Forced Bulbs: What to Keep, What to Toss

March 19, 2013

HERE’S A DILEMMA YOU MIGHT BE FACING — What to do with the hyacinths, tulips, and other bulbs you forced for indoor winter-bloom.  In truth, some of these bulbs are worth keeping for future enjoyment outdoors. Others, not so much. Here’s how I determine the fate of my own, myriad forced bulbs, and how I care for the keepers:

What I toss:

Bulbs forced in water. This may sound heartless to you, but I do not keep bulbs which were forced in water (including my vased ‘Blue Jacket’ hyacinths, above). Why? Because water-forcing zaps most of their strength, and consequently increases the odds that they will never bloom again. (Ditto for bulbs which were forced in pebbles and water.)

Tender (tropical) bulbs. I toss my tropical Narcissi, too. These are hardy only in zones 8-10. I live in (frosty) zone 5-b. Still, because of the gorgeous color and scent they bring to my window garden, I don’t mind buying the bulbs year after year.  Pictured above is the sweetly-perfumed ‘Winter Sun’ — my favorite among the tropical narcissus clan.

What I keep:

In my experience, Dutch bulbs — if they were forced in soil — can have a fine future in the garden outdoors. Dutch bulbs include crocuses, like the ‘Golden Yellow’ variety that bloomed in my bathroom window one February…

And tulips (that’s ‘Sunny Prince’ above, a remarkably-fragrant variety)…

And hyacinths, with their legendary scent…

And the tiny, blue Puschkinia, which blooms in my Music Room window each February, and beneath a crabapple tree each April…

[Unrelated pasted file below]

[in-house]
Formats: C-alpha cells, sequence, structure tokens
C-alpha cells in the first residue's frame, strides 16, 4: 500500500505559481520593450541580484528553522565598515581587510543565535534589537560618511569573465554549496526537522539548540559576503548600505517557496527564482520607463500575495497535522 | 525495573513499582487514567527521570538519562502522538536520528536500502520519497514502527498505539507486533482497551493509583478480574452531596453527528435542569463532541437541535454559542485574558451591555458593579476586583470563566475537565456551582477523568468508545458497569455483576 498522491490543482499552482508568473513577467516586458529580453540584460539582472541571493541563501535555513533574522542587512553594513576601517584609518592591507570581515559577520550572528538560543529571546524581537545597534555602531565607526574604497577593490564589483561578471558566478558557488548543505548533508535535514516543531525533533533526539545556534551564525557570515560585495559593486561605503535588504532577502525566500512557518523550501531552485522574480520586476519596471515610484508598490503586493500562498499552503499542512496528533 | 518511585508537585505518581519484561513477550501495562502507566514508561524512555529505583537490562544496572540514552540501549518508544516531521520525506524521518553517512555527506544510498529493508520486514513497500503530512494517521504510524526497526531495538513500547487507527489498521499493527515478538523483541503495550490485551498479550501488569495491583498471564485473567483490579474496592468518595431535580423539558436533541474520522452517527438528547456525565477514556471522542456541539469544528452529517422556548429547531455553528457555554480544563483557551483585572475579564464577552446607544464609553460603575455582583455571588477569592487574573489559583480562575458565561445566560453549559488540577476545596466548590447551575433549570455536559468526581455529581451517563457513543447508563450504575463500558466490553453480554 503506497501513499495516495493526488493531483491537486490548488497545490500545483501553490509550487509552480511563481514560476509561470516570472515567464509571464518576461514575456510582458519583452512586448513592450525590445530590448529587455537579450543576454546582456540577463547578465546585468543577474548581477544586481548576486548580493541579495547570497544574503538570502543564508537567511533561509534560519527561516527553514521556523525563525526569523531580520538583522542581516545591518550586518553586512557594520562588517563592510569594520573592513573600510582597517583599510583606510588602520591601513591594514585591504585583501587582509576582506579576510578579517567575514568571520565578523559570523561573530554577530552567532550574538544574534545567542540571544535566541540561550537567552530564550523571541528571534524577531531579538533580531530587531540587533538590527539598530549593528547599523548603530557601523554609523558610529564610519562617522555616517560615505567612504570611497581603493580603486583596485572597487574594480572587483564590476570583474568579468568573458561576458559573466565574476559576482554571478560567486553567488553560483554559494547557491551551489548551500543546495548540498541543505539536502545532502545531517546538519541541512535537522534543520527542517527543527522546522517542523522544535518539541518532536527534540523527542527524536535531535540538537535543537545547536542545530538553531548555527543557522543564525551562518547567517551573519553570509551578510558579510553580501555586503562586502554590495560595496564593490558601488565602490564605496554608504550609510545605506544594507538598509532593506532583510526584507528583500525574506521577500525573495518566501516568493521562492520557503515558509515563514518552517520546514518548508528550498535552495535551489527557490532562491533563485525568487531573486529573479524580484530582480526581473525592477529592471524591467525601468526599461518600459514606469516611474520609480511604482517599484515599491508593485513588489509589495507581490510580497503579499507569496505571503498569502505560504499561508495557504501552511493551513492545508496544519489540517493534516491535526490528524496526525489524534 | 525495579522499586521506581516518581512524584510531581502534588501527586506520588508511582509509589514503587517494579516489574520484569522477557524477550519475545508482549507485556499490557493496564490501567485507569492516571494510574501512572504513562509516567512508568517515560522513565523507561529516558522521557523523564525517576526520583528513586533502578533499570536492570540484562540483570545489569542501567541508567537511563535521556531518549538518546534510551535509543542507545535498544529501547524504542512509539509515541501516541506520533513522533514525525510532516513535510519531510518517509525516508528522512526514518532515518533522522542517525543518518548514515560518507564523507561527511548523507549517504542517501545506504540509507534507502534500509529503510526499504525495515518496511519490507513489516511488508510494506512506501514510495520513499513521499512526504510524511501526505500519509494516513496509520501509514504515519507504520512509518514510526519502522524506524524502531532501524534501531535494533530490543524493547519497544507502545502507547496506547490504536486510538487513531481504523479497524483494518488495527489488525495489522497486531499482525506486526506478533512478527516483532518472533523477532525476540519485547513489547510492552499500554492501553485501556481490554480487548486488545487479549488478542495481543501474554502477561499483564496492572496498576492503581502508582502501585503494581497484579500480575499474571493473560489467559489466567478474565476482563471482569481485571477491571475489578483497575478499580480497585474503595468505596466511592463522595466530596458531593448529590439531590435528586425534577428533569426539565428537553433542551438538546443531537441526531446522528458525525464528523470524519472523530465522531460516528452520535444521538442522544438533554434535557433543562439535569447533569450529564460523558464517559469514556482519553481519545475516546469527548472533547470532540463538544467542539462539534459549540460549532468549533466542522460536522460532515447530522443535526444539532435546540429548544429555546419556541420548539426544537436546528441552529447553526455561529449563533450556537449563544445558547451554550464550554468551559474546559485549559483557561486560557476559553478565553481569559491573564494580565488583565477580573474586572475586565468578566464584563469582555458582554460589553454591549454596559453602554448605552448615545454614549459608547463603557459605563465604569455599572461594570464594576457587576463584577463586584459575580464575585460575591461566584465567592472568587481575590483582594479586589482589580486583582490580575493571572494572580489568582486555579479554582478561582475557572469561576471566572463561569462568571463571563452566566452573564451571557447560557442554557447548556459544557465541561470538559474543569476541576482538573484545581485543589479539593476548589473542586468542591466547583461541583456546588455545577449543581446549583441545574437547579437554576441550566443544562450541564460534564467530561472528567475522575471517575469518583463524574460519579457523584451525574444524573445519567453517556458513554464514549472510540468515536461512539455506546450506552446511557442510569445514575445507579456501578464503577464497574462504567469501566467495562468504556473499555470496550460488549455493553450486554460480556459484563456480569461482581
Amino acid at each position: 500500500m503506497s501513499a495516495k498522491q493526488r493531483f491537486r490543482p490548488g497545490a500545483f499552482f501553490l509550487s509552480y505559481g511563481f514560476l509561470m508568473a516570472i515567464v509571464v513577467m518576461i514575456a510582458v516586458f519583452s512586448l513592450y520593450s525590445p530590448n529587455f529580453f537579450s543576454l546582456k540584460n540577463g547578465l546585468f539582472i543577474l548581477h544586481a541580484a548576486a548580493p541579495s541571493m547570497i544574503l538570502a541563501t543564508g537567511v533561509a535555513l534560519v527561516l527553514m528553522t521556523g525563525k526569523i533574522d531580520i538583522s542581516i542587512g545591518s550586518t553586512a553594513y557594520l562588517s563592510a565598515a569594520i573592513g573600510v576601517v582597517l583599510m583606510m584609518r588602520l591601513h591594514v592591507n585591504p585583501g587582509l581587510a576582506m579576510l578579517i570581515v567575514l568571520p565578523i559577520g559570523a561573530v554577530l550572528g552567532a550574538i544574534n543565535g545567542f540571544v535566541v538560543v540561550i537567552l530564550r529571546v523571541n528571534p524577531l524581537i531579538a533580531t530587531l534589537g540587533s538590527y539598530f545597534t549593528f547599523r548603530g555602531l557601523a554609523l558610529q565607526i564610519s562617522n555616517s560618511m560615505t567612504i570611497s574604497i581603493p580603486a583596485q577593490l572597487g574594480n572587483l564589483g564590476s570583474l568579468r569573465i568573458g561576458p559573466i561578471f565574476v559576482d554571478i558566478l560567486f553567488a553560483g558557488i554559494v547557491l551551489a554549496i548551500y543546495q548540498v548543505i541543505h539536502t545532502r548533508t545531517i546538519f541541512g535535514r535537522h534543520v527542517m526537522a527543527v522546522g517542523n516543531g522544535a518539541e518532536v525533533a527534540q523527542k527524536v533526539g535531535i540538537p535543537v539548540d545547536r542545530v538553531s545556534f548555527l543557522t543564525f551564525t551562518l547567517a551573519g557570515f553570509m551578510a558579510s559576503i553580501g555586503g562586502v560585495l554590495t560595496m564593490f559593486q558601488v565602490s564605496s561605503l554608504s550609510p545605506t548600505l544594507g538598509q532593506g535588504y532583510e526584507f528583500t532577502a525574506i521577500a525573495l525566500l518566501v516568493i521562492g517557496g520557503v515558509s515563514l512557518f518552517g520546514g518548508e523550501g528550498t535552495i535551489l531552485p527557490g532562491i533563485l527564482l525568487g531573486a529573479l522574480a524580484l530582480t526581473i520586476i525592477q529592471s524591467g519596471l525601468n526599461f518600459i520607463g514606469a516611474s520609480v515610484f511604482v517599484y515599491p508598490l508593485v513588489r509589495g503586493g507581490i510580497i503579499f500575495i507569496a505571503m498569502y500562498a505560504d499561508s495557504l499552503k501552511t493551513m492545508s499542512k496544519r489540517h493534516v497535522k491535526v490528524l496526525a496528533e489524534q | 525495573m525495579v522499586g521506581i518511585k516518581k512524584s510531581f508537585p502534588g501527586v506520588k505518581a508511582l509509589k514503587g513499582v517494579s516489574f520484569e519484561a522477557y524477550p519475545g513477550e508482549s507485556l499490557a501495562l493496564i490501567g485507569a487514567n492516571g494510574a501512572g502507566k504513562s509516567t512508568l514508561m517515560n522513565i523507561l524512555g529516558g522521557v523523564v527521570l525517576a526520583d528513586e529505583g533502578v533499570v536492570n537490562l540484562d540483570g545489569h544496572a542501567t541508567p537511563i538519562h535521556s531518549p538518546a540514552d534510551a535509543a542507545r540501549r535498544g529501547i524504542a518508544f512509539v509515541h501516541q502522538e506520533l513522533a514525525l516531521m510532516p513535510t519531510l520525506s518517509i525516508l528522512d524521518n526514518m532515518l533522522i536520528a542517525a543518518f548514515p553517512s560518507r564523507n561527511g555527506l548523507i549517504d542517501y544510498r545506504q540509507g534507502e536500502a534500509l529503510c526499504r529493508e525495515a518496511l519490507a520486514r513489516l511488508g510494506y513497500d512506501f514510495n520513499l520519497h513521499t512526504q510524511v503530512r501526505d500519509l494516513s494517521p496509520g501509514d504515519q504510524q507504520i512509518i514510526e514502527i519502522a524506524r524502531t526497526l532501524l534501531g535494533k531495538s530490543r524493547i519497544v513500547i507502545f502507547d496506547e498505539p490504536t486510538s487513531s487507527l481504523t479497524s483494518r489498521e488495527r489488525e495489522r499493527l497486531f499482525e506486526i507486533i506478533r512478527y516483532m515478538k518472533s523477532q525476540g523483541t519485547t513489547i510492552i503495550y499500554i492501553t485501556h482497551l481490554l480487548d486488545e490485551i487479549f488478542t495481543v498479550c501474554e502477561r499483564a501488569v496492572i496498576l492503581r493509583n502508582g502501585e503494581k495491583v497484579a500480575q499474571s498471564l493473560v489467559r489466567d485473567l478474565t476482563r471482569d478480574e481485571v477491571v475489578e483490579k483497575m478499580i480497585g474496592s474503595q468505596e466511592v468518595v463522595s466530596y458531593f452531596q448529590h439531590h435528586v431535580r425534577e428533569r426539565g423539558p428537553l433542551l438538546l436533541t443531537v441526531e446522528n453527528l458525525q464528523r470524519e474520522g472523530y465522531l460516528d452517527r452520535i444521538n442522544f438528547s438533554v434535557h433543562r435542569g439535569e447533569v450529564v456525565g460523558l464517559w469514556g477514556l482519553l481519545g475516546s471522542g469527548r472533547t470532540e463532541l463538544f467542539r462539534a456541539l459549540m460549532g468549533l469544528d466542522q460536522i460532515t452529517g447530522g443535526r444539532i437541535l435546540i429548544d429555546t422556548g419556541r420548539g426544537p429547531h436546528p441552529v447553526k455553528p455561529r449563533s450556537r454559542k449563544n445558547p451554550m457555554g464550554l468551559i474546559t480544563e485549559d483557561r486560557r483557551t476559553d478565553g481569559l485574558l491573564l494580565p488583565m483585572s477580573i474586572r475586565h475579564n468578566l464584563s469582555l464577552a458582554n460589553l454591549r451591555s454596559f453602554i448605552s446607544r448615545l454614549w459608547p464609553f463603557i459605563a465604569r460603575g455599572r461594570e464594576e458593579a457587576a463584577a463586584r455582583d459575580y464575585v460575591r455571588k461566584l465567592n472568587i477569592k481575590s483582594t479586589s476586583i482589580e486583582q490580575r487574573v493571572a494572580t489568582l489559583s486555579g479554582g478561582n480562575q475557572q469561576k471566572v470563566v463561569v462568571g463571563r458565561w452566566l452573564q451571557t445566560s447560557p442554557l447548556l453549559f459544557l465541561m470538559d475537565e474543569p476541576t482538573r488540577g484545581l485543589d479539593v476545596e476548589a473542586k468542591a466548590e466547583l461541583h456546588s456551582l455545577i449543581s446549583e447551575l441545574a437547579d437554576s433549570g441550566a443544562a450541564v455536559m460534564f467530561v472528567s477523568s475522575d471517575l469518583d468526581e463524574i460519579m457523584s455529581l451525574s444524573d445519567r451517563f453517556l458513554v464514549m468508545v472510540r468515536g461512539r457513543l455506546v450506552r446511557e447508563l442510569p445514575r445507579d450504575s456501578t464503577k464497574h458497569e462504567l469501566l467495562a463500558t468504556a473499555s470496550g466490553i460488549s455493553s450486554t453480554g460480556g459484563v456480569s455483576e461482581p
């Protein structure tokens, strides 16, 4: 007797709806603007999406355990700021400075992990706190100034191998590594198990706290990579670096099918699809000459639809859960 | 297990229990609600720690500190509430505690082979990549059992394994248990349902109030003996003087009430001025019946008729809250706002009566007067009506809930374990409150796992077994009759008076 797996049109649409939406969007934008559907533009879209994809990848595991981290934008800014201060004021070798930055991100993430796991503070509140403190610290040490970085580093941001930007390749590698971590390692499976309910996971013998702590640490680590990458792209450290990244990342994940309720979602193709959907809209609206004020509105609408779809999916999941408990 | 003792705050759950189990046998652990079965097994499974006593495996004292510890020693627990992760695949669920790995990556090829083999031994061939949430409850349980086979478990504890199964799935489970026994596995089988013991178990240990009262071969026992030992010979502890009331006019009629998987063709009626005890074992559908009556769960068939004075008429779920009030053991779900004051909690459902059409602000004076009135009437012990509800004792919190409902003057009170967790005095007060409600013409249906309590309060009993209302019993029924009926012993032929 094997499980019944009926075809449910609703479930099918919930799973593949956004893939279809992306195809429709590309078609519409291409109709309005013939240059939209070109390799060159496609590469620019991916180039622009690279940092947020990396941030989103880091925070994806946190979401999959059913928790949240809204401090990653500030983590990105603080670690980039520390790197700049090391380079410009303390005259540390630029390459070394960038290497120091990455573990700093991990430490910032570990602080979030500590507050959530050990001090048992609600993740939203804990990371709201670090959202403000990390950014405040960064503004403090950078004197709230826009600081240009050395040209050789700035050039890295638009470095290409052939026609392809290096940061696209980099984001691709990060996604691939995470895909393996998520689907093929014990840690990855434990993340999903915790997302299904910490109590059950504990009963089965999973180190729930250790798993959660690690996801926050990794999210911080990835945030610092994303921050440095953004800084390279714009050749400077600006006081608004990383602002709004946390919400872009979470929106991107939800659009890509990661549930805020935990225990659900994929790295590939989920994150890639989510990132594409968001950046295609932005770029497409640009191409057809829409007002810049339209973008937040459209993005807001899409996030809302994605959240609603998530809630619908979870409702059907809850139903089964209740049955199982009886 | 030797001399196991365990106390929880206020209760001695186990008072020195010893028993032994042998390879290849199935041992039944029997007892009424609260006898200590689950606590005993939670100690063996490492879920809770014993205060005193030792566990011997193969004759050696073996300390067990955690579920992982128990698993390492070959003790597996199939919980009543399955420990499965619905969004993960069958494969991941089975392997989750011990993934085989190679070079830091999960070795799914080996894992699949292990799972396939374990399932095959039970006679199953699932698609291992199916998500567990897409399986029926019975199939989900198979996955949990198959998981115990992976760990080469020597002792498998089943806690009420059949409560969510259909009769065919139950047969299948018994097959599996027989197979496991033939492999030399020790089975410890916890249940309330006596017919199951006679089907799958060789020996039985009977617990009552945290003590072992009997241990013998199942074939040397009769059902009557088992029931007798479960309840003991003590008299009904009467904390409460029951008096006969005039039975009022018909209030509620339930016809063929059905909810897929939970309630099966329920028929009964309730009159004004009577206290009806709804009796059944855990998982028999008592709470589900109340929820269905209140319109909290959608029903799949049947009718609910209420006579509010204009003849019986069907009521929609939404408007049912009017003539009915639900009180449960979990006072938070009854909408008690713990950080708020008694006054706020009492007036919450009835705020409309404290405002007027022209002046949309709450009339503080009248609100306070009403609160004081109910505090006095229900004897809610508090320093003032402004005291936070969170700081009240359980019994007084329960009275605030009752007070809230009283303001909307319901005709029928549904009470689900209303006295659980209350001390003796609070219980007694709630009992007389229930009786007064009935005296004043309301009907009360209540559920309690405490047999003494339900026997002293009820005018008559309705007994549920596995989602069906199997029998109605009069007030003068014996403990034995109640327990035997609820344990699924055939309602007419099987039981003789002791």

And all kinds of cold-hardy daffodils, including the heavenly-scented Narcissus ‘Erlicheer’ pictured above.

To make these bulbs worth saving, it’s essential to care for them after their blossoms fade. Cut off the dead flowering stalks, but do not remove the green foliage. Foliage is necessary for photosynthesis — the conversion of sunlight into sugar. Provide full sun, cool temperatures (65 degrees maximum), and plentiful food and water.

After several weeks have passed, yellowing foliage will signal the bulb is ready for a rest. Withhold all food and water.

And by the way, a tulip with yellowing leaves is not an attractive sight in a window garden. I let my bulbs ripen their foliage under a fluorescent light unit in my kitchen.  Mercifully, my kitchen is not on “public” view.

Once the soil has dried out, cut off the withered foliage. Then remove the bulbs,  and place them in a paper sack filled with sand, sawdust, or some other dry medium. Or, do what I sometimes do, and let the bulbs remain in their pots. Transfer the bag or the pot to a cool, dark, and dry location for the remainder of spring and summer.

Be sure to label the bags or pots. There is nothing worse than finding bags or pots of bulbs in the fall, and not having a clue as to their variety or color.

Well, I don’t like surprises.

In autumn, plant the bulbs in some sunny location outdoors. There, within two years time, they will flower as freely as though they had never been seen in a window garden.

Was this tutorial useful to you? Perhaps you can let me know by leaving a comment.

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Related Posts:
How I Force Tulips for Winter Bloom
How to Force Hyacinths in Bulb Vases
Fragrant Narcissus ‘Winter Sun’

Comments

  1. Rinnie says:

    I was just searching the internet for this very topic!! When I couldn’t find it I remembered your website and thought you would definitely have some article on this. Thank you very much!

  2. Rinnie – Welcome. So glad this article came to you at a crucial moment!

  3. Kelly says: